“I celebrate shapes, and surfaces. I reference stories and pathos. And cosmic principles. I hope the Creator endorses my moves.” Tim Duffy, from interview with Joel Coen, August 2013
Artist Timm Duffy is the creator of “Stargazer,” the bronze sculpture that now graces the sidewalk on Winslow Way as part of the second phase of the “Something New” sculpture-on-loan program initiated by the Public Art Committee in 2018.
“Stargazer” depicts a person standing, somewhat hobbled, and bending to look upward, toward the sky. The surface is heavily modeled. Most would conjure up the stylistic modulation of Alberto Giacometti ‘s sculptures. However, Duffy did not maintain one style, as he is a “texture” guy. His early influences had been David Smith, and Brancusi, among many others, but these things often grow and change over time. Yes, some of his work has been clean, reduction of figurative work, or full-on realism, but he continually tries new form and materials. He likes to think in terms of curves. Perhaps "Stargazer" is an example of a curve in time, a bustling of life, perhaps his own, stilled or contained in a block of bronze. His personal story suggests as much.
Duffy’s parents were creatives at Rhode Island School of Design. He went to RISD too, earning a BFA in Sculpture with minor in Filmmaking, and coursework in Ethnomusicology. Sculpture would provide a base or background
throughout his life, a profession spanning 51 years at this point.
In a good example of how a career can take unusual turns, Duffy moved to Colorado when he was around 22, taking an Artist in Residence job with the Mobile Arts Foundation. Always curious about materials, he dabbled with a variety of media, woodcarving to clay, to foundry casting. But he also was developing his interest in jazz. He wrote original music, recording with 4 record labels, produced and participated in another 15 CDs …so far.
But, at one point, around age 26, he wrote, produced and staged a jazz festival at a new planetarium at the U of Colorado at Boulder. An audience member introduced himself, realizing the multimodal skills Duffy brought to that show, and if he could help develop multimedia shows for theme parks. He took the leap, to California. He next took a remodeling job where he was asked to make a robot. Duffy, then 28, began doing sculptural fabrication for motion pictures for what became the Star Wars model shop and later moved into movie and television production design and art direction. The career would be “sculptural fabrication for motion pictures,” and later movie production design, Art Department head, and such.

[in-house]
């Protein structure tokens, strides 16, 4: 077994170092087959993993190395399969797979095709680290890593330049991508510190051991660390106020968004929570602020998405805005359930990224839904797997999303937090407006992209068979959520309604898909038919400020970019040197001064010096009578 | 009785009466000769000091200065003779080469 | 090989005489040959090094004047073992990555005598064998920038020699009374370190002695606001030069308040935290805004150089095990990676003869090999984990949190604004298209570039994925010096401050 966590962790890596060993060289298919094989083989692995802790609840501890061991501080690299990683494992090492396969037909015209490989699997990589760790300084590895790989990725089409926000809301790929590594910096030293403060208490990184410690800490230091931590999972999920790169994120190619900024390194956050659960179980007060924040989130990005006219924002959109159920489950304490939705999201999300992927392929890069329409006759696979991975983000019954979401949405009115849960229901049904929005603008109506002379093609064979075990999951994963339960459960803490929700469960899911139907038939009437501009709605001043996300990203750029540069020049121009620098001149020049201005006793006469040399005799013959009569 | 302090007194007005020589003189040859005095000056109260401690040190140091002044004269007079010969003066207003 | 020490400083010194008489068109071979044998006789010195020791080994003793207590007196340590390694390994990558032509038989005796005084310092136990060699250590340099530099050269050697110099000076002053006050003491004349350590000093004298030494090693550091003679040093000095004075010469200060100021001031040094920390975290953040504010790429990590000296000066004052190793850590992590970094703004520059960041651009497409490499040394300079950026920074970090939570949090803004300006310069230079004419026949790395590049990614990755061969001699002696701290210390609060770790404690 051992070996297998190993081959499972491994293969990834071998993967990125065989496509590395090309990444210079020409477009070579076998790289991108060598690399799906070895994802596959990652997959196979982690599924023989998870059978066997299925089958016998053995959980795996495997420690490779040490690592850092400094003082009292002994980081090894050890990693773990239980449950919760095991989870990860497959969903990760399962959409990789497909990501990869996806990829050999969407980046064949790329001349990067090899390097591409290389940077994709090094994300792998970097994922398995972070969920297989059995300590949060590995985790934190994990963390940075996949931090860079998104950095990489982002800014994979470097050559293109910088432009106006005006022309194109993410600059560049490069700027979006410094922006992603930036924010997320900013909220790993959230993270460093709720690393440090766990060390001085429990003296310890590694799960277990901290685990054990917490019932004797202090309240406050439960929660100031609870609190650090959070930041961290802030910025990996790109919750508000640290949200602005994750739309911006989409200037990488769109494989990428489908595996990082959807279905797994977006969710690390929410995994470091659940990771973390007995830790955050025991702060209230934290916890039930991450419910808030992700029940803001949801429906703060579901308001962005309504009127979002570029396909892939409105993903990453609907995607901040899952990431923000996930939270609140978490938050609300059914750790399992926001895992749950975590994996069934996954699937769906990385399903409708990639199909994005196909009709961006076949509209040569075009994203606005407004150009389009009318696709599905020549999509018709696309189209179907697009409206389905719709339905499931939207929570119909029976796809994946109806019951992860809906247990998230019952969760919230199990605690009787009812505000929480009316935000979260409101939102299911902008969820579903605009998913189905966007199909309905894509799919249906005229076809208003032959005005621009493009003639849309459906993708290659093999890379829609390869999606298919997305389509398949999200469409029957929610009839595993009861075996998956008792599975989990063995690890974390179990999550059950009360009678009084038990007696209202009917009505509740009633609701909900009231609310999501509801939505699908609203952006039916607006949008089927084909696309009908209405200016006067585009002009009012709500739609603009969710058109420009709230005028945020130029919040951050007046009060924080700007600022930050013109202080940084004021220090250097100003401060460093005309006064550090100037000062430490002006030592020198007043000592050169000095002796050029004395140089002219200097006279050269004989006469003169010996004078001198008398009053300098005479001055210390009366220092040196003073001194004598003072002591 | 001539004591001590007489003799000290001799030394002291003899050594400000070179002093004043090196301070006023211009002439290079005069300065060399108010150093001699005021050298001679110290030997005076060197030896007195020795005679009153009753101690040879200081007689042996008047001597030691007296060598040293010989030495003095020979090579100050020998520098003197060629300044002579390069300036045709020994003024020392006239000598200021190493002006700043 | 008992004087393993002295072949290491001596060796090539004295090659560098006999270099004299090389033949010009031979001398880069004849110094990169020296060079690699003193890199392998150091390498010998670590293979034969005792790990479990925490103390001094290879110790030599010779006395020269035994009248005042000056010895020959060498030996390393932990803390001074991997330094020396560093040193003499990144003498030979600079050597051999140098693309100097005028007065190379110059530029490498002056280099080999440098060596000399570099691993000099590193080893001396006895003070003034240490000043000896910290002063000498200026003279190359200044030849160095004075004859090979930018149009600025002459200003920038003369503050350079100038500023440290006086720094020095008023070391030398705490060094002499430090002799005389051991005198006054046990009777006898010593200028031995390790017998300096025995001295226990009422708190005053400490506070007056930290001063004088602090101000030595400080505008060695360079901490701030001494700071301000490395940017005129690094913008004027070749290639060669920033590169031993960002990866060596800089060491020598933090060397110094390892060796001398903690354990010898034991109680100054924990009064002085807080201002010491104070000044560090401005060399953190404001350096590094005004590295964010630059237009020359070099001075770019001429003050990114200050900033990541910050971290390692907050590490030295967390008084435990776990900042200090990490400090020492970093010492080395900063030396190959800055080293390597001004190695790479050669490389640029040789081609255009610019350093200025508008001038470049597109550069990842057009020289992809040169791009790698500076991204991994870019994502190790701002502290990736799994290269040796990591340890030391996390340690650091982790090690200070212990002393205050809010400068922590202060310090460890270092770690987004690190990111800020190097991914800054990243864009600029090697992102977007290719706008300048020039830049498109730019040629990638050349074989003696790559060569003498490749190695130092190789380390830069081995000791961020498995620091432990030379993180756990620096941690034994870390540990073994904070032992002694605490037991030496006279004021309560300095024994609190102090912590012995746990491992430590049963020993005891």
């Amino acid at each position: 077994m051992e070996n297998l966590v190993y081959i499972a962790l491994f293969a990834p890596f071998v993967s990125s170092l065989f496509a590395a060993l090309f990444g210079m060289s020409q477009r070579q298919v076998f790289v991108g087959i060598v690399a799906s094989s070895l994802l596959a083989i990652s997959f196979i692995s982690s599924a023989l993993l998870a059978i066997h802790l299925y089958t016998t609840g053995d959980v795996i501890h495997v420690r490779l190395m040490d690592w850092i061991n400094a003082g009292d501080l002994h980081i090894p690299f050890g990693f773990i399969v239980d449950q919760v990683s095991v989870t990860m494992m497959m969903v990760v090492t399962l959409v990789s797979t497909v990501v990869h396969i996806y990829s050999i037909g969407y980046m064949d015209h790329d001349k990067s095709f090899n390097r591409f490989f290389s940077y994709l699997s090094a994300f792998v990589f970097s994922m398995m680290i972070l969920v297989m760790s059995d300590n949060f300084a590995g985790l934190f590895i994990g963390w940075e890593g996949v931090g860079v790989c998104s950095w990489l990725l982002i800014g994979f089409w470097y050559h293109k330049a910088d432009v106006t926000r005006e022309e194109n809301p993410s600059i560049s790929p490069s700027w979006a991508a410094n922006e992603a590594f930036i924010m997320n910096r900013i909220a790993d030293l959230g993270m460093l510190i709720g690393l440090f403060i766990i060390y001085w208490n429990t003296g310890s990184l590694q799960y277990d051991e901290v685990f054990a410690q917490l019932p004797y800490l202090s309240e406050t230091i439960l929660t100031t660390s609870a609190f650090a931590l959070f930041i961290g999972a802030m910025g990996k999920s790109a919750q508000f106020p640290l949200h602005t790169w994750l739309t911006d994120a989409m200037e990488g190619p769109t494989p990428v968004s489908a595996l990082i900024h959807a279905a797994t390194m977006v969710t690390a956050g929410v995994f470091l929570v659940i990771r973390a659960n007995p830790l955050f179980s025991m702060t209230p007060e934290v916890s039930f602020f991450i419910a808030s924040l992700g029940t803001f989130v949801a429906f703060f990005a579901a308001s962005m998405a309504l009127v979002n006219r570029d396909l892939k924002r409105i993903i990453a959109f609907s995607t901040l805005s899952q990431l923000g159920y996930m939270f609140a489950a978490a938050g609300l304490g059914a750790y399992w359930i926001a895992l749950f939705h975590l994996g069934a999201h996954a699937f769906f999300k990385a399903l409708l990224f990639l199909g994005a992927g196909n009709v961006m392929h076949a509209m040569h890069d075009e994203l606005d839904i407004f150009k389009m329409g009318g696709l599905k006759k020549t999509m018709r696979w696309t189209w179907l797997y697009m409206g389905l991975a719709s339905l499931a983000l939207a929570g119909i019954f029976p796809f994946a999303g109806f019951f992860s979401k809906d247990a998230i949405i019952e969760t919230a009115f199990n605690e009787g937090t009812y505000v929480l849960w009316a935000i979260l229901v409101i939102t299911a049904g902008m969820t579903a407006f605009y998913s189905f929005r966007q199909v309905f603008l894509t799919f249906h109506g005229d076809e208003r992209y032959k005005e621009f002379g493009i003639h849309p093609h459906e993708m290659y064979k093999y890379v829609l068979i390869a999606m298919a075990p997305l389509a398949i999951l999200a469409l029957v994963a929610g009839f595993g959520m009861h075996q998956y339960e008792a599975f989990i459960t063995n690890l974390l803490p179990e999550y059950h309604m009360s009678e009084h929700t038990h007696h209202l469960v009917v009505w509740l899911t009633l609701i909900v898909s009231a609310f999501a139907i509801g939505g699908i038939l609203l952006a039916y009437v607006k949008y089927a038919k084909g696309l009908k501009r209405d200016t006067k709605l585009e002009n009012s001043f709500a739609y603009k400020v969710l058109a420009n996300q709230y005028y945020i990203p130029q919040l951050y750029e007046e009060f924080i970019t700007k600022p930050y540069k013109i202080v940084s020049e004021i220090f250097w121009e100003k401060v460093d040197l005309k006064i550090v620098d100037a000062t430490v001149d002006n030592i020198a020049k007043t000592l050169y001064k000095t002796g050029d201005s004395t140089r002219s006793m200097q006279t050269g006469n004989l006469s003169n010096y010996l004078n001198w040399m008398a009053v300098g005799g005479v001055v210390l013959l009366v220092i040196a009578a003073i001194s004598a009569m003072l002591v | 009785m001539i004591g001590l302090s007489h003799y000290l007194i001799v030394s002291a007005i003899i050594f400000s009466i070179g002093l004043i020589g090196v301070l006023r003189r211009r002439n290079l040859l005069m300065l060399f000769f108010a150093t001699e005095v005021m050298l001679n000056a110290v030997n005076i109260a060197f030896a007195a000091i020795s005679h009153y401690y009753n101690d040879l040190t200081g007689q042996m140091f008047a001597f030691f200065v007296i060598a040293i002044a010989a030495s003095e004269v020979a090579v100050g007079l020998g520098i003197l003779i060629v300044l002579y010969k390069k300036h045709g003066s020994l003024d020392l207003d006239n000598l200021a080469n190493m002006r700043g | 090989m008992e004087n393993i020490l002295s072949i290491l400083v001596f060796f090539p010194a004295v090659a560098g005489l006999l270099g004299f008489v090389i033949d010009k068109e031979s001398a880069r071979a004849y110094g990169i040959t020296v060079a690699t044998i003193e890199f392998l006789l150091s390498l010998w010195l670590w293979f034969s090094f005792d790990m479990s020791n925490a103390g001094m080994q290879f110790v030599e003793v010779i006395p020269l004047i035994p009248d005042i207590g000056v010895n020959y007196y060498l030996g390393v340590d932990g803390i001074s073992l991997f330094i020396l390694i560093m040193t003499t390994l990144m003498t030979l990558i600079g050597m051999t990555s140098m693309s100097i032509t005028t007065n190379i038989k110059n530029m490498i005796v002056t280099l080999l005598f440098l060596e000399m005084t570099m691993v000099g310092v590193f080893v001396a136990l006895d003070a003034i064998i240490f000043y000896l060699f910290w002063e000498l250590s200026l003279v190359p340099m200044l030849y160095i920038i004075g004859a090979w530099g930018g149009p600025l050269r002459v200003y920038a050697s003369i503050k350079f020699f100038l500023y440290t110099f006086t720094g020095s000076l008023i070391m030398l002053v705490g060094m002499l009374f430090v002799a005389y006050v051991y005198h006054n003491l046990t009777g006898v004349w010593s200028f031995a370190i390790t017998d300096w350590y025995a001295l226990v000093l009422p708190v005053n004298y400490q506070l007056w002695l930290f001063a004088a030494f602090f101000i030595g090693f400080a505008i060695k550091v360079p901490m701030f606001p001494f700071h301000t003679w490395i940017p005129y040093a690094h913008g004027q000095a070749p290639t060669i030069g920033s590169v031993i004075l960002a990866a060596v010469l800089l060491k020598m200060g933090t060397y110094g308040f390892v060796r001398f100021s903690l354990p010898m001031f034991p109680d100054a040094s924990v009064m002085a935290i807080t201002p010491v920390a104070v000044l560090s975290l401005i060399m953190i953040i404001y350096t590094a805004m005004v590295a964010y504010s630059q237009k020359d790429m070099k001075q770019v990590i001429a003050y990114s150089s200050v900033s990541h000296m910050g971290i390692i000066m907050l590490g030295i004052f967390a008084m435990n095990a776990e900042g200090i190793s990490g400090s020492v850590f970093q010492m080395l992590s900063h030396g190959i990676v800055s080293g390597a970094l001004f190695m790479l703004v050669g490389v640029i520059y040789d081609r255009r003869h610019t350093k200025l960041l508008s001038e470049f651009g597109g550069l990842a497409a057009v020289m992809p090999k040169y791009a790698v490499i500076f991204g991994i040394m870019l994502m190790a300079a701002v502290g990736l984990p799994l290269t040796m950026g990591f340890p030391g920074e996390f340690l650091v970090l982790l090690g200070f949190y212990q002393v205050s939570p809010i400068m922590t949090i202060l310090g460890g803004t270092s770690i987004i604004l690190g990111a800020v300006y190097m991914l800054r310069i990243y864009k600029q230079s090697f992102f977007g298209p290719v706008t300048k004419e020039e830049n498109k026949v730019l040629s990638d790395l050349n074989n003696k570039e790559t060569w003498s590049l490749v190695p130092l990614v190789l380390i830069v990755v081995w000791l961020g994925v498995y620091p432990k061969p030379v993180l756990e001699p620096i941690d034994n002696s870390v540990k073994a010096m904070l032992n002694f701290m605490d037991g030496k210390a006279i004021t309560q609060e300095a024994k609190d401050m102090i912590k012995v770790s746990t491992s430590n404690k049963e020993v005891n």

still made sculpture when he could. One year he was able to a produce 12 bronze
commissions. The film work for Universal Studios, Disney, PBS Masterpiece
Theater, and others, took him from LA, to Florida, to London to Hong Kong working
on 24 films. He also worked as Art Director and Production Designer for television
shows and commercials. There have been a number of other niche work as well,
all utilizing his skills with tools, his understanding of materials, and a
curiosity and vision for how they can be used.
after completing a major 27-piece relief sculpture for the Orlando City Hall (Florida)
Duffy tried to settle his life down and returned to Colorado. However, the next
year he suffered a serious debilitating stroke, which necessitated brain
surgery, he temporarily lost his speech, sight and use of his left side.
Rehabilitation took a good two years. His
speech and sight returned, but he only had modified use of his left arm. He has
said he barely noticed that he created his sculptures with one arm. To bring
his brain back, he enrolled in college courses again, earning another Masters,
this time in Urban Planning.
There are yet more interesting stories of Duffy’s involvements in many things creative. However, the sculpture that visits Bainbridge this year was made around this difficult time in Duffy’s life. Many of Duffy’s sculptures are abstractions in clean curves, or clear features. "Stargazer" is choppy, rough, and sculpturally impressionistic. He says it was based on a neighbor who often viewed the stars in summer. But perhaps unknown to him at the time, it also captured the difficult diversion of life coming to him, through him, around that time. The magic seen in the work could be his own curve in time, continuing to create no matter what comes.
Duffy moved to Shelton, WA in 2012. Much of this article has been gleaned from information provided on Duffy’s website: Timmduffy.com.
ABOUT BILL BARAN-MICKLE: Recently, Bill has enjoyed exhibiting in several international art biennial exhibitions. Of the three in which he has participated, he won Third Place for Sculpture from the European Confederation of Art Critics in the Chianciamo Biennale, at the Chianciano Art Museum in Italy in 2011, and First Place in Applied Arts in the London Biennale of 2013. In 2013 alone, he will have participated in eight exhibitions: from London to a two-person exhibition near home. In addition, Bill was asked to be a representative for CCAC’s exhibition celebrating 100 years of the Metals Department, and a mix of group shows in New York City, Miami, Seattle and Las Vegas. Bill is the designer of the 10 foot Equitorial Bowstring Sundial located at the Richie Observatory in Battle Point Park on Bainbridge Island, WA and completed in 2015.